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July 9, 2010

In category: Lindsay's posts

Life’s Lessons.

Cheeky Ginger. One of Amanda's kittens

It is unrealistic to expect children to understand animal strait away and tell them off when they seem too rough, or too nervous with their pets.

Today at 3:00 there was the usual after-school rush.

I hear it coming like the wildebeest stampede in the Lion King.  I get prepared.  If all goes to plan, I’ve had a cup of coffee and a sneaky sit outside before the animal room gets rammed and I’m on duty.  Interacting until 4:30 with kids, adolescents and mum with buggies.

 Today was melting hot before the rush. All was quiet. Smokey was outside enjoying the sunshine, the rabbits were leaning against their icepacks and  was chatting with Mummy Bunny outside. Guess I was slightly late back in because I wandered back into mayhem and the scene that greeted me made me spill my coffee.

Bobalong’s kittens were on the move.  They had been little more than slugs lying in their bed last week.  Now they are three weeks old I guess now was the time for exploring.  All four were wobbling into eager hands, from what I could see between the little people and the buggy wheels. I barged my way  in and watched the scene. 

It can make you wince. Small children when faced with four week old kittens for the first time are overcome with that urge “I want to pick them up” and it’s a learning curb. Up until this point they have only played with toys and the kittens have only been stroked by people.

Picking them up? Hmm, it’s not such a good idea. Three week old kittens should really stay on the ground. I had two options:

- Demand a mass exodus of kids and guard the kittens with an anti-public scowl

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-Find a happy way in which kittens and children can interact.

I sat down on the ground between the kids and said that they should let them crawl onto their laps but, in the likely event they should want to leave to let them go. Funny thing with animals, the more space and trust you give them the more they want to be around you.  The only way to control animals is to do it without them realizing it!

The kids sat down and the lesson began. The mothers all helped and within no time we had Bobalong’s babies walking from lap to lap and enjoying the attention. It was working really well even though I still had to watch everyone like a hawk. One little girl, who was was clearly smitten, did the obvious and kept trying to grab at their bodies as if they were toys.

Honestly, how can we expect children to know otherwise? This mistake is the chance for the lesson.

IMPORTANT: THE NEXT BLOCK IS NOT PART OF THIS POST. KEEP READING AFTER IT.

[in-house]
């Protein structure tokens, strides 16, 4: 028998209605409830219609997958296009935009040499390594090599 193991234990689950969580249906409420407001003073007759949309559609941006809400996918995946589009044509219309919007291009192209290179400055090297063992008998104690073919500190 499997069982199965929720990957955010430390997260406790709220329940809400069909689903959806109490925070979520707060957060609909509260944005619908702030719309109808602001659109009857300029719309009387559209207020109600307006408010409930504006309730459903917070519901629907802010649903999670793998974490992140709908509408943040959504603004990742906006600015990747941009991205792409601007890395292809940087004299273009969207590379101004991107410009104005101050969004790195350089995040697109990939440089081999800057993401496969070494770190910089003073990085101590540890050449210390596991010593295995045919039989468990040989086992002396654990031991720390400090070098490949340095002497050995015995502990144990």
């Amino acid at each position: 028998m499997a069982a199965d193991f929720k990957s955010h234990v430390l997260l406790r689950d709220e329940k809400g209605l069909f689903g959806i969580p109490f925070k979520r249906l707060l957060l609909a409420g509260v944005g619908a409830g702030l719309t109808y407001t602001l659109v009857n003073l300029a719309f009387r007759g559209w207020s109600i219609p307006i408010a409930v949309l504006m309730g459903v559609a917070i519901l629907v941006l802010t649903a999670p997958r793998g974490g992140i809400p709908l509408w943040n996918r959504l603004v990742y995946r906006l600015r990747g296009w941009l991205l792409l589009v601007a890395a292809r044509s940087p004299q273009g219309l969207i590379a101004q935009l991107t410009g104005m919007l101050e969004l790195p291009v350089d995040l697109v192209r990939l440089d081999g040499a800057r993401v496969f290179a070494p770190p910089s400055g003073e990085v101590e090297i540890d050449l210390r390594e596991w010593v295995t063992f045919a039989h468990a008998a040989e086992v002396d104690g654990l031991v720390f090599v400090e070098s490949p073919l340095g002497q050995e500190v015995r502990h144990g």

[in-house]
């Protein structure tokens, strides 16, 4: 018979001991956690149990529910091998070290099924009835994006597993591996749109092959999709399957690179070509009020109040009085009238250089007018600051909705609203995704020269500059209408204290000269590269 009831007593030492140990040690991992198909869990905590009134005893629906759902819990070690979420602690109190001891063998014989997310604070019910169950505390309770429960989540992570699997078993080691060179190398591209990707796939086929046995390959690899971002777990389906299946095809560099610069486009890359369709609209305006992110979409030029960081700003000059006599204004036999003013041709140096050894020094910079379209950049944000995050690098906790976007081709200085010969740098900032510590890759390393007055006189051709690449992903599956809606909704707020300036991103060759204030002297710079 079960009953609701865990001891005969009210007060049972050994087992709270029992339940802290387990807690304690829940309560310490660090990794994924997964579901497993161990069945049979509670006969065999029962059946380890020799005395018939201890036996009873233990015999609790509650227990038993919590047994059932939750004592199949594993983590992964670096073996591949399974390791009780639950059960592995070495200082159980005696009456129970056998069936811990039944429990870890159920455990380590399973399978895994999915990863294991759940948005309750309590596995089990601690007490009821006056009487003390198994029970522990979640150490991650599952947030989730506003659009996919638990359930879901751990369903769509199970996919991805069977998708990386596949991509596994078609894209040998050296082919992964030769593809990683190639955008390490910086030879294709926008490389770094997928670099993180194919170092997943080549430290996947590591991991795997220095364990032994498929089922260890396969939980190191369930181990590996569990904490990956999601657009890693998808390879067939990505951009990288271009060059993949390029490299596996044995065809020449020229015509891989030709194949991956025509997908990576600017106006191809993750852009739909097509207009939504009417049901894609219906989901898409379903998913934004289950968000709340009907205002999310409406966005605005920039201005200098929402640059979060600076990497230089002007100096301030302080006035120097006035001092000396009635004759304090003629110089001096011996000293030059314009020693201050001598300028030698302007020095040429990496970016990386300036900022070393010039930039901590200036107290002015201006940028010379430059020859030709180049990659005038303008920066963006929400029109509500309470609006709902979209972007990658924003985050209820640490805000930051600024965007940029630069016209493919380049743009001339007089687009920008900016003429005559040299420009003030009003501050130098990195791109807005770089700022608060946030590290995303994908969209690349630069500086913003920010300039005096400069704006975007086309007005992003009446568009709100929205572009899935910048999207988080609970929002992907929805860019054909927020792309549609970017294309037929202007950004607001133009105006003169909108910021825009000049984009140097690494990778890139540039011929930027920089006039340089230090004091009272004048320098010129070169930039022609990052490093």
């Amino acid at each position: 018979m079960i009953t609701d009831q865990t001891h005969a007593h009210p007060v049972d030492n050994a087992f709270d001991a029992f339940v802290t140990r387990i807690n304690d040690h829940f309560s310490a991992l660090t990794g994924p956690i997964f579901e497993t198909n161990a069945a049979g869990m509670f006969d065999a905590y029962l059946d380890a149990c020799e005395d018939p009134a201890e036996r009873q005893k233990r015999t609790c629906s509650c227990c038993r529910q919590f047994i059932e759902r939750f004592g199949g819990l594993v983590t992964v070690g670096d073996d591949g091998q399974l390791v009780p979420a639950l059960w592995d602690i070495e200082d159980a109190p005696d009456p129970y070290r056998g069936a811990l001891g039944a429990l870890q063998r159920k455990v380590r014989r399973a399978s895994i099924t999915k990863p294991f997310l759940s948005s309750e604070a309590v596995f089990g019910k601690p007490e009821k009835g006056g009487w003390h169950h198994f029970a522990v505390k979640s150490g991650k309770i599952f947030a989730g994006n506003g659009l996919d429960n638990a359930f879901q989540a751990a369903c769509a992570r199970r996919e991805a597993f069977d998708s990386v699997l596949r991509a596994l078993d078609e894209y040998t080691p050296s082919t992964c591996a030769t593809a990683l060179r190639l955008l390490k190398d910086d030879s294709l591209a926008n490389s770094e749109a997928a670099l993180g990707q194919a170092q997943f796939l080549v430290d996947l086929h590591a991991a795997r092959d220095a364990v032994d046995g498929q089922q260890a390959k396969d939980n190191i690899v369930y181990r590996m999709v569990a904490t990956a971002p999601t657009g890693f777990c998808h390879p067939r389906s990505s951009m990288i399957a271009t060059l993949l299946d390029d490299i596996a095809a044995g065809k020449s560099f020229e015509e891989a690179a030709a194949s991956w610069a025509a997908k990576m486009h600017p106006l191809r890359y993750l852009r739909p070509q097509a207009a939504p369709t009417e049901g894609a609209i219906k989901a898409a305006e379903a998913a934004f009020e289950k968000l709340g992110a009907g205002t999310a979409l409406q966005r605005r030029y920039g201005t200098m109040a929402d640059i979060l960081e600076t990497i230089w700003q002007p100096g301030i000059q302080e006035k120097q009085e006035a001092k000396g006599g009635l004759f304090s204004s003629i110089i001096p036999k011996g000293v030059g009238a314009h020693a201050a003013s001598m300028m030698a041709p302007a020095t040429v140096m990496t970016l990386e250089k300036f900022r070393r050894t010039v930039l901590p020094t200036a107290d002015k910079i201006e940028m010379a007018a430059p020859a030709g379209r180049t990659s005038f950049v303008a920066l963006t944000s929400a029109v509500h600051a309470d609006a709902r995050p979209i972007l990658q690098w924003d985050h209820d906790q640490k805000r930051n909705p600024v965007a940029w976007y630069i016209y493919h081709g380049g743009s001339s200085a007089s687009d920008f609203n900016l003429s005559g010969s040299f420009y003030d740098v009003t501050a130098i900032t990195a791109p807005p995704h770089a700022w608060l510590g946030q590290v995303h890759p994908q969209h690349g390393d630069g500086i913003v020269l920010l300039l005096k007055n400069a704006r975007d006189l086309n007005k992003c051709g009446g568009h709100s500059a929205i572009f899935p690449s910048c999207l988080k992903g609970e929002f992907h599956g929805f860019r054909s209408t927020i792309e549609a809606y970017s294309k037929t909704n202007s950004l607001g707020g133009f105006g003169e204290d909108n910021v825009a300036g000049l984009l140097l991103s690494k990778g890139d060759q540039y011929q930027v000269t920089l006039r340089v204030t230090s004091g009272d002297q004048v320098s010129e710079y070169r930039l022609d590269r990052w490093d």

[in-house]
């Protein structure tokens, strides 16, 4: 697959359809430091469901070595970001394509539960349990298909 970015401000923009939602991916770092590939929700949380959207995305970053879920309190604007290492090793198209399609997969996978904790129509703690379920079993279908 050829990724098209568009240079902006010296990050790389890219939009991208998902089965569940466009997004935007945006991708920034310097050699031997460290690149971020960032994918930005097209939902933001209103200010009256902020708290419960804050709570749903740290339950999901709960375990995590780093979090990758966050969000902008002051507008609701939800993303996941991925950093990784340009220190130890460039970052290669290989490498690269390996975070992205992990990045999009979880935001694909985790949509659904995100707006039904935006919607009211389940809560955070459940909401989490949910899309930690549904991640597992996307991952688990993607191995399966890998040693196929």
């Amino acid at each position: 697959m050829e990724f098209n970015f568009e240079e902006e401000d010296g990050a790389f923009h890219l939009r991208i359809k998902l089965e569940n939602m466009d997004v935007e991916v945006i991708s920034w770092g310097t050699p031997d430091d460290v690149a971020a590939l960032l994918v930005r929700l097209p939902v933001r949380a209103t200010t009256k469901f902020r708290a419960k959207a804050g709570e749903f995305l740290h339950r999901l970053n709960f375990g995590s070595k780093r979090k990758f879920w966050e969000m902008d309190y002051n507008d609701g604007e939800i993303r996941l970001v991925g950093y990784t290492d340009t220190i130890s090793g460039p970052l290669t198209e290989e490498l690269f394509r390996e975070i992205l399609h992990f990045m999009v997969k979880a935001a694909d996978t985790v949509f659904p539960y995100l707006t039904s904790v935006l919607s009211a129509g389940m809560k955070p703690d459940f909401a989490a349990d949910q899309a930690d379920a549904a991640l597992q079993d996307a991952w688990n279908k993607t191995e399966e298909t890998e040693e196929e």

“Look! It’s not a toy. It’s like another kid. This one’s alive. Watch it and it will come to you. Be gentle and it will like you.” The kitten responds, liking the gentle scritch of tiny fingers.

I swear sometimes you can see them learning. I’m talking about both the kitten and the child.

Bobalong's Babies (before they were mobile)

Anyway, this lesson lasted for a couple of minutes until Bobalong returned and mewed at her babies to be fed. As the last little kitten crawled into the basket with mum, there was a general sigh from the kids. It seemed unfair that the game should be over so soon. From round the corner a little lad shouted “I wanna hold Eric M the giant snail”

Now here was a game everyone could enjoy. Impromptu snail lesson coming up.

With more enthusiasm about mollusks than your average girl I yelled out “Who wants to hold some African Land snails?”

There was ripple of nervousness from the mums but another stampede to the snail tank from the kids.

Taking the snail tank down to floor level, a crowd had built up around our little snails. Eric M, our chief snail had disappeared into his shell so there was nothing to see. I didn’t want to disappoint the kids so I plucked out him and held him in my left hand as he slowly retracted to safety. I mentally told him to come out but the only response I got was a couple of bubbles like he was blowing me a raspberry. I felt like a raspberry. Come on, snails are cool…

“Where is he?” muttered the crowd. I spotted a little snail sliming its way along the branch and brought him to everyone’s attention.

“Watch this” I said, pulling out the branch for everyone to see.  Gently I poked his eye with my finger so the snail rolled it back into his head. “Don’t worry kids, this is how snails get safe. His eye will come back out again” I said and sure enough, not too offended from this poke the snail peered out his eye again. I took him off the branch and he waggled his body in space.

Somehow the kids were amazed and as I passed this little creature around as Eric M, who had been wondering what the fuss was about emerged. “He’s huge!” yelled the little boy  who had wanted to hold him. Another little girl shouted out that the snail’s whole body is called its toe. Goodness only knows how she knew that but she’s right and our snail lesson did not disappoint. Thankfully.

So for probably the first time in history snails have been used as a successful distraction from kittens. There was almost a fight when I brought out the cucumber and the water sprayer so we could give our pets something to eat and drink.

The mothers were relieved I provided hand wash afterwards.

And I think we all learnt something.

  1. sounds AMAZING! you could be the next micheala stracken! i think i might have to invest in some pets for my classroom to entertain the kids when they are bored of art! (not that my lessons are boring of course!)

    Comment by paula — July 10, 2010 @ 5:48 am

  2. Thanks Paula! I can recommend African Land Snails and stick insects. I have hundreds of them…

    Comment by admin — July 10, 2010 @ 11:19 am

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